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This question is about mechanical waves in solids, the speed at which forces propagate through solids, and the displacement that might occur due to unequal starting times of equally sized forces.

There is a metal box which contains two signal paths: a short one and a long one. Forces that can be generated (for example by a hammer) can travel through these paths. See the initial state in the image. Left is the long signal path, and on the right there's the short signal path. The waves are travelling some distance marked by the dotted yellow and light green lines on the blue box's edges.

metal box with different time signal paths

The red arrows represent forces. The plates next to it are the spots where the hammers hit.

In situation a), the forces are equal in size and opposite to each other. Force 1 starts earlier than force 2. A few milliseconds later, force 2 starts. It's just a short hammer blast on both sides, just a smash and release. The left side of the box is now being pulled to the left, and the right side is pulled to the right. After some time, the mechanical waves meet in the middle. The forces travel at a finite speed; the speed of sound in the material.

In situation b), the waves don't meet in the center but near the left edge. The times that the forces start are still unequal. Force 1 still starts before force 2, but now with even less time in between.

My questions are:

  • Even though the forces started at different times, is there any displacement of the metal box in any of the situations? Or is there any movement at all but is the net displacement zero?
  • What happens when the waves (signals) meet? Do they annihilate and communicate to all particles that the velocity must become zero throughout the whole system?
  • How can I visualize the movement of the particles of the box? For example in situation a), is the left side moving to the left, while the right side moves to the right and the center staying fixed? Is this like a stretching effect of the box?
  • Does the left side of the box (with the longer signal path) affect the right side of the box by pulling harder to the left than the right side does because it is more massive, and thus creating a displacement to the left?

Thanks for reading.

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Even though the forces started at different times, is there any displacement of the metal box in any of the situations? Or is there any movement at all but is the net displacement zero?

Sure. If you think of each force as causing an acceleration, the first one begins an acceleration in one direction, the second an acceleration in the other (or a deceleration). The total displacement depends on the time difference between them.

What happens when the waves (signals) meet? Do they annihilate and communicate to all particles that the velocity must become zero throughout the whole system?

Waves pass through each other and will here as well. I would expect the entire system to vibrate and "ring". Over time, the waves will dissipate as heat and the vibrations will be attenuated. If we think of the strikes as a particular impulse ($\Delta p$) and they are equal and opposite, then the total momentum of the box must remain zero and the box must end up stationary.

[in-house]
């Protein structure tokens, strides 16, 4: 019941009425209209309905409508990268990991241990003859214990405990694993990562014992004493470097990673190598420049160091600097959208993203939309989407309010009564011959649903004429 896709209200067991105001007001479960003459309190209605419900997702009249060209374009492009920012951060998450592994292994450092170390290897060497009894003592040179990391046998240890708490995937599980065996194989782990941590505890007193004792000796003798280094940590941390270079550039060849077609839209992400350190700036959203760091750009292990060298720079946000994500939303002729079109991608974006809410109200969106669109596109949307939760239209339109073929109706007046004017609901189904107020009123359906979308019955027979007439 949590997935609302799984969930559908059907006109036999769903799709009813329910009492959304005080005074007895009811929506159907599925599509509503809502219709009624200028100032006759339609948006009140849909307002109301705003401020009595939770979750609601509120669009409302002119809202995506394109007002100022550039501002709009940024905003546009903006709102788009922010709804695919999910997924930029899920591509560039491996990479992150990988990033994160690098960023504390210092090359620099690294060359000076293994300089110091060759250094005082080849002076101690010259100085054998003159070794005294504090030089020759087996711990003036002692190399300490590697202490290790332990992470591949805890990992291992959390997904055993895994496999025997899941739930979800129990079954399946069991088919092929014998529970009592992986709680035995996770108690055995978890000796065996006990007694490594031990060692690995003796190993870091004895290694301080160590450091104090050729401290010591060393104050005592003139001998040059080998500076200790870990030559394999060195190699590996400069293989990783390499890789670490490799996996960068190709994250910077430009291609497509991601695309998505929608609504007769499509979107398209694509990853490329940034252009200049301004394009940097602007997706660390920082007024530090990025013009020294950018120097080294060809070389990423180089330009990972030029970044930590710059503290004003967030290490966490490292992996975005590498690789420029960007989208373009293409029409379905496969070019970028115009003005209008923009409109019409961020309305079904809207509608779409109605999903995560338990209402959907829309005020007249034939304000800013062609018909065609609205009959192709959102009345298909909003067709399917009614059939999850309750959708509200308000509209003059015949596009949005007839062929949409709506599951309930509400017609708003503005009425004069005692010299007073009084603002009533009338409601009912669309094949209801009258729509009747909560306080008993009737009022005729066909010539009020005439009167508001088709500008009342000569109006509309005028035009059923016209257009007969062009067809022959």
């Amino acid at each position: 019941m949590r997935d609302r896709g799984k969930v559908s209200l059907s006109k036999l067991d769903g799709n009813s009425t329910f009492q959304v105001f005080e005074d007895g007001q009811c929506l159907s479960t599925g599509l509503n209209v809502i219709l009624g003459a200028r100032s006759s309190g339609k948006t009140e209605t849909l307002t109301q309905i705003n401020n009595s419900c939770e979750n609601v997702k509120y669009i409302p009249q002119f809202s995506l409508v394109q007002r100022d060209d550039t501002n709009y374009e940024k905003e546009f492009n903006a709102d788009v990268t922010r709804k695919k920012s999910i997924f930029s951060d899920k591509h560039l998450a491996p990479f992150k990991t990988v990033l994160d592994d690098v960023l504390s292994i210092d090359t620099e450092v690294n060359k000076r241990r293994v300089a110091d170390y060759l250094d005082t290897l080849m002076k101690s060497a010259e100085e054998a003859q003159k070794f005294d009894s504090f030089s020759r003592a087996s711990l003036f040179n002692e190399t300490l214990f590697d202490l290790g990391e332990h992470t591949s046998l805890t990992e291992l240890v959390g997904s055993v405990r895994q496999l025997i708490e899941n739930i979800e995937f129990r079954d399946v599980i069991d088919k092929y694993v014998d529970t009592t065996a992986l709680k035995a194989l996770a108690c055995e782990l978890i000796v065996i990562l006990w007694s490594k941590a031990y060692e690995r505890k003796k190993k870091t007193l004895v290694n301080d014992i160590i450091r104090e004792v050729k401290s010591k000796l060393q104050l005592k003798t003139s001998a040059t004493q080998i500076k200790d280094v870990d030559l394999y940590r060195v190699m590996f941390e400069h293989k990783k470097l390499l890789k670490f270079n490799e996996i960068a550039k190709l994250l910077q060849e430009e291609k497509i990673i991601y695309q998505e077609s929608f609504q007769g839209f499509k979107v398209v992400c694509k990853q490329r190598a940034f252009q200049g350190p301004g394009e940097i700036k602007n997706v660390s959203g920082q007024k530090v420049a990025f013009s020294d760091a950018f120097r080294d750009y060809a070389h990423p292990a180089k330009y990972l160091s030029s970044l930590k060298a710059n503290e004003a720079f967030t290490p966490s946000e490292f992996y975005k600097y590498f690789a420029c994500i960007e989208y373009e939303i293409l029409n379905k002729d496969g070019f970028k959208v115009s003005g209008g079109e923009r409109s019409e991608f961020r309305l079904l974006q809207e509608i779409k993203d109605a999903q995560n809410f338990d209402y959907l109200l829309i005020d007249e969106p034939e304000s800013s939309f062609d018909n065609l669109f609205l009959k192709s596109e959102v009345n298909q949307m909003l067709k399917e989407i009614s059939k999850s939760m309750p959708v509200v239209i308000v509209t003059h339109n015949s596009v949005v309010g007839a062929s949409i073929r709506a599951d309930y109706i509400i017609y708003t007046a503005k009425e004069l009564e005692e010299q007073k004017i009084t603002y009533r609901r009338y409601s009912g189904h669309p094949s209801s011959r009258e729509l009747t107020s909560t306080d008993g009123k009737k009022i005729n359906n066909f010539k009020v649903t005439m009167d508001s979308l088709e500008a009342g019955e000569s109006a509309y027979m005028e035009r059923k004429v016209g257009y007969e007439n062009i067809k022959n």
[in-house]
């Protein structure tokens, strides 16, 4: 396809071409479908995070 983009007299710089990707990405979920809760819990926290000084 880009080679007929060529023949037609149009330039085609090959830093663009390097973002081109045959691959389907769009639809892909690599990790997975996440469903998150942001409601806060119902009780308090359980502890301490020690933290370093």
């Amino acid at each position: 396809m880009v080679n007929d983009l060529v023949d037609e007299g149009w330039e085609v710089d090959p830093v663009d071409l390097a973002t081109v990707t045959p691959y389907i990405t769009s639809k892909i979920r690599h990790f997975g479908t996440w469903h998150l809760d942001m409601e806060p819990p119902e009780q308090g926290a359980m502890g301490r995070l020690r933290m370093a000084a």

How can I visualize the movement of the particles of the box? For example in situation a), is the left side moving to the left, while the right side moves to the right and the center staying fixed? Is this like a stretching effect of the box?

Yes. Think of the components as stiff springs. They will vibrate, stretch, and compress in response to forces. All materials must do this.

Does the mass of the left side (longer signal path) affect the right side by pulling harder and thus creating a displacement to the left?

Pulling harder than what?

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  • $\begingroup$ Thank you! But without knowing the values of forces in situation a), we only know that F1 starts before F2. Because the signals meet in the middle, the box stretches to both sides. When the waves meet, will the stretching stop and will the box fall back into its original shape? And can you tell if there is any displacement to the left or right? Or no displacement due to both sides stretching equally? $\endgroup$ – Arundel Aug 20 '14 at 13:42
  • $\begingroup$ My last question meant to be: does the left side of the box (with the longer signal path) affect the right side of the box by pulling harder to the left than the right side does because it is more massive, and thus creating a displacement to the left? $\endgroup$ – Arundel Aug 20 '14 at 13:45
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    $\begingroup$ Unless there is permanent (plastic) deformation, the box will return to the original shape. The timing has no effect on that. The displacement depends on the timing. Once one side is given an impulse, the center of mass must begin moving. When struck in the opposite direction (per your specifications), the center of mass must stop moving. That gives you a displacement. $\endgroup$ – BowlOfRed Aug 20 '14 at 15:53
  • $\begingroup$ Both sides are pulling on each other. This is a pair of action/reaction forces and must therefore be equal and opposite. Neither side can pull "harder". $\endgroup$ – BowlOfRed Aug 20 '14 at 15:54
  • $\begingroup$ Ok thank you for clarifying my comment and my last question that I rephrased. Ok you say that there will be a displacement depending upon timing, and that neither side can pull "harder". Is there a situation where there will be no net displacement, even though the times are different? Also, does the size of these equal but opposite forces have to do with the amount of displacement? $\endgroup$ – Arundel Aug 20 '14 at 18:27

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